We know that some people might be dismayed to hear that EMI hasn’t just closed up shop and given up on music entirely. But the beleaguered company has–really!–earned £59 million (before tax, depreciation and amortization) in the second and third quarters of 2008, thanks in part to the successes of Coldplay and Katy Perry. “EMI is absolutely not bankrupt, far from it. EMI has never been in such a financially sound situation,” recorded-music CEO Elio Leoni-Sceti said of this news. And now the company’s planning to restructure itself, splitting the music aspect of the business into three parts.
Elio Leoni-Sceti, chief executive of the company’s recorded music division, will unveil the plans at a presentation to staff. The Italian Executive will announce that the business will be split into three distinct global units: new music, catalogue and music services, and with an increase in marketing resources, according to the Financial Times. The online music service EMI.com will launch this December.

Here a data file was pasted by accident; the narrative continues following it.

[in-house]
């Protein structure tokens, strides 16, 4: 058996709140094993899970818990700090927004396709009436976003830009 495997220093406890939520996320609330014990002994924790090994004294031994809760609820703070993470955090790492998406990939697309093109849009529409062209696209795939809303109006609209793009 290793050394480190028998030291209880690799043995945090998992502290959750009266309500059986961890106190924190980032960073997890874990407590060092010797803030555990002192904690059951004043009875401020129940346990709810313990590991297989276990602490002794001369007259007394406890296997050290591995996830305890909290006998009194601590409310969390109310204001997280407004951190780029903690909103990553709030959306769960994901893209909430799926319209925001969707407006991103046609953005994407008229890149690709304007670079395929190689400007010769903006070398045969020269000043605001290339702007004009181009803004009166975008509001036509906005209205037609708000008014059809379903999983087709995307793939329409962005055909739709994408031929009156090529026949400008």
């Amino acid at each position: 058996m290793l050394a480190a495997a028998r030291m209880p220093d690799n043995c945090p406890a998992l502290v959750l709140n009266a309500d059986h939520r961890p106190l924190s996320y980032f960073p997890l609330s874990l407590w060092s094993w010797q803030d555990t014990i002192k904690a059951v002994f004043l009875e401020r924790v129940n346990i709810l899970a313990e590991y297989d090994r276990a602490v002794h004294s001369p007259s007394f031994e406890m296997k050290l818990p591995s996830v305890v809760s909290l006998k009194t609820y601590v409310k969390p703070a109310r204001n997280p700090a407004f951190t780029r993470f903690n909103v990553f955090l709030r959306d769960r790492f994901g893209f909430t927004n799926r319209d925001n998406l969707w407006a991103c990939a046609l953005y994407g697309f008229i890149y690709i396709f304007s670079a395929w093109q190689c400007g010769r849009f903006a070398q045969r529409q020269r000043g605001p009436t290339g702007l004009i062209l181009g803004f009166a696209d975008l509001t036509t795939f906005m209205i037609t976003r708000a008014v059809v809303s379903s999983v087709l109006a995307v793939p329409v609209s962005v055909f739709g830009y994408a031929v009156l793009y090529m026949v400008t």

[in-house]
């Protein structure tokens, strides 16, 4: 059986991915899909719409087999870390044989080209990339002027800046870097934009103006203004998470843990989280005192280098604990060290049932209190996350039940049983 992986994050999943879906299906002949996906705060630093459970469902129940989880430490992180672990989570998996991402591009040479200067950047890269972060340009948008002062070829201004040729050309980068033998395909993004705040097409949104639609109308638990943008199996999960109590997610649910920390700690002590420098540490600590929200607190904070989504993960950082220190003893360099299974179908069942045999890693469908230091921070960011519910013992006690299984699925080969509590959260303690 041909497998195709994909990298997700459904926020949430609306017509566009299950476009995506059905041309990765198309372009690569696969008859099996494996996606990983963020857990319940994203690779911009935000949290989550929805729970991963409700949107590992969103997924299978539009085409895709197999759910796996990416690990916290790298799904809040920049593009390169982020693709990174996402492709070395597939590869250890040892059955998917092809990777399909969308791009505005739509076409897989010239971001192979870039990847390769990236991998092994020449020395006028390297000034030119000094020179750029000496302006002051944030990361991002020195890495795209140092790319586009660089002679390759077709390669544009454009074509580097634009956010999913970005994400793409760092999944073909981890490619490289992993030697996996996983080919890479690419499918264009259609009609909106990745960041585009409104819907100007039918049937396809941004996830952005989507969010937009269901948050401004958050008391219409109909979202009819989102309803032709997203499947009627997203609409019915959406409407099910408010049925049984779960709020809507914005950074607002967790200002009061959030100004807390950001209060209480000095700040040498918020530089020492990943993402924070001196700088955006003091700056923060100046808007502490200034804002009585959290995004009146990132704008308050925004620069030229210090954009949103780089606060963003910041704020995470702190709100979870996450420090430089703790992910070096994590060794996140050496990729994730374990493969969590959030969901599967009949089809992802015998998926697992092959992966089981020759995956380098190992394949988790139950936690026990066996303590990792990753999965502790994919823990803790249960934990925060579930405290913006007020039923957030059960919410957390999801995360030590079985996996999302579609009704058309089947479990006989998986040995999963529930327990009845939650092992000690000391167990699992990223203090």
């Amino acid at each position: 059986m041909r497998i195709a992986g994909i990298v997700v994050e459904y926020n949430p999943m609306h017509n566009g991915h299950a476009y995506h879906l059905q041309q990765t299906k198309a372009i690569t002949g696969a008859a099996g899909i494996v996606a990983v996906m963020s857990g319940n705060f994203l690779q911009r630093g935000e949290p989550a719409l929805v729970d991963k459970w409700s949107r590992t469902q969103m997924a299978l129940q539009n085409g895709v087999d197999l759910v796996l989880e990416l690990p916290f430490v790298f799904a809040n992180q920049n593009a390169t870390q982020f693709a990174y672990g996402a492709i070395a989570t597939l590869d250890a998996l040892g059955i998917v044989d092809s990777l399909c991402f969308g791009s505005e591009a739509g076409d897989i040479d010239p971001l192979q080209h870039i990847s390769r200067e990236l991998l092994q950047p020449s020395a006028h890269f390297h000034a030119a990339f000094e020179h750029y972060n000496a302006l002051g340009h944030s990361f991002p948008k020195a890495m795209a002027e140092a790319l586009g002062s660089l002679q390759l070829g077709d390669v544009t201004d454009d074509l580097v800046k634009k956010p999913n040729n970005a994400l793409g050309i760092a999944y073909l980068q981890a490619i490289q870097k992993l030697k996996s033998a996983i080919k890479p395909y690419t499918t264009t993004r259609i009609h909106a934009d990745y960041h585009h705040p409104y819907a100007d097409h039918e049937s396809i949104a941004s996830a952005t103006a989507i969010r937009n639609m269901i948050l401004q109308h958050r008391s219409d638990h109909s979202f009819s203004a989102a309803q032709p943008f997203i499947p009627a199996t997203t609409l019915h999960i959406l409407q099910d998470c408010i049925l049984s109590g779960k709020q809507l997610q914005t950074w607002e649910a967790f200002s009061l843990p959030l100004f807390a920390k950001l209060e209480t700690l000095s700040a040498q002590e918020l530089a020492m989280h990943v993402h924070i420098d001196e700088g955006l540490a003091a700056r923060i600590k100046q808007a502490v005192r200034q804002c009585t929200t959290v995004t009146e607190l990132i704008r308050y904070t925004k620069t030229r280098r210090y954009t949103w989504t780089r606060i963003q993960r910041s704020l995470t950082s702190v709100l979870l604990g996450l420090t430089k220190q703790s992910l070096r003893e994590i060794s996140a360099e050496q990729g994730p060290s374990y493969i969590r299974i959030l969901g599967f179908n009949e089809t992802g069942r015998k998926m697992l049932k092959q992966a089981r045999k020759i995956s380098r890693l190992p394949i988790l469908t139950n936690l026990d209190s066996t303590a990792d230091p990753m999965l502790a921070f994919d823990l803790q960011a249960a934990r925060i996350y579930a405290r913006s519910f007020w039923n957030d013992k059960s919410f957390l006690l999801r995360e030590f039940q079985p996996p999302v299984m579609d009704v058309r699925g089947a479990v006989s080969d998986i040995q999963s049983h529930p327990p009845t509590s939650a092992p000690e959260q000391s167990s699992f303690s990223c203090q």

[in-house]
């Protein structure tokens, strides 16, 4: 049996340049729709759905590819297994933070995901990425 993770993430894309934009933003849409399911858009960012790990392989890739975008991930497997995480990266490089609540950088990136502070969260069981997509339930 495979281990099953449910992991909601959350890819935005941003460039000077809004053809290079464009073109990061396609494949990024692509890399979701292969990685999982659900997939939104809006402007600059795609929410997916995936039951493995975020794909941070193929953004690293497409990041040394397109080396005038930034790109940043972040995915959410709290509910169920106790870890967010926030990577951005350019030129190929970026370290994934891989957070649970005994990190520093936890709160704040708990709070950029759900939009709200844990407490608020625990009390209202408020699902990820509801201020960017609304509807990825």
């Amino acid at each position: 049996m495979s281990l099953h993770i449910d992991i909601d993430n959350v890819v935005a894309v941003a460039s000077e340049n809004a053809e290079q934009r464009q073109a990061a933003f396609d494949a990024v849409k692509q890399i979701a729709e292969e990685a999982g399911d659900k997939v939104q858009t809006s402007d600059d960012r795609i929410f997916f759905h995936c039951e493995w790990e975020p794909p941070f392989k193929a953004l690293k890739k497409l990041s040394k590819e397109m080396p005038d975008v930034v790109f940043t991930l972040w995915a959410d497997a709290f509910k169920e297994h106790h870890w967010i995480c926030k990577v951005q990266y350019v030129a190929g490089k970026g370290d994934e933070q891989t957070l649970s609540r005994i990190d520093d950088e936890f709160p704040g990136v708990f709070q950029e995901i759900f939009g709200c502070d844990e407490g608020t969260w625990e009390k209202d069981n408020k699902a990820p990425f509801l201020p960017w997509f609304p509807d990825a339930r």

Still, Leoni-Sceti isn’t entirely optimistic about his company’s future, saying that the road ahead will be “not be smooth or easy.” While most labels have some separation between their new releases and catalog, it seems like creating a deeper divide between the two might not be a great idea for EMI, which needs to find a way to leverage its discography to make enough money to take chances on new artists. The company is counting on releases from Sarah Brightman and Tom Jones to create excitement in the fourth quarter, so clearly EMI has a A&R problem. And I doubt it’ll be solved by sending the new release department out on an iceberg by itself.
EMI announces restructuring plans [Guardian]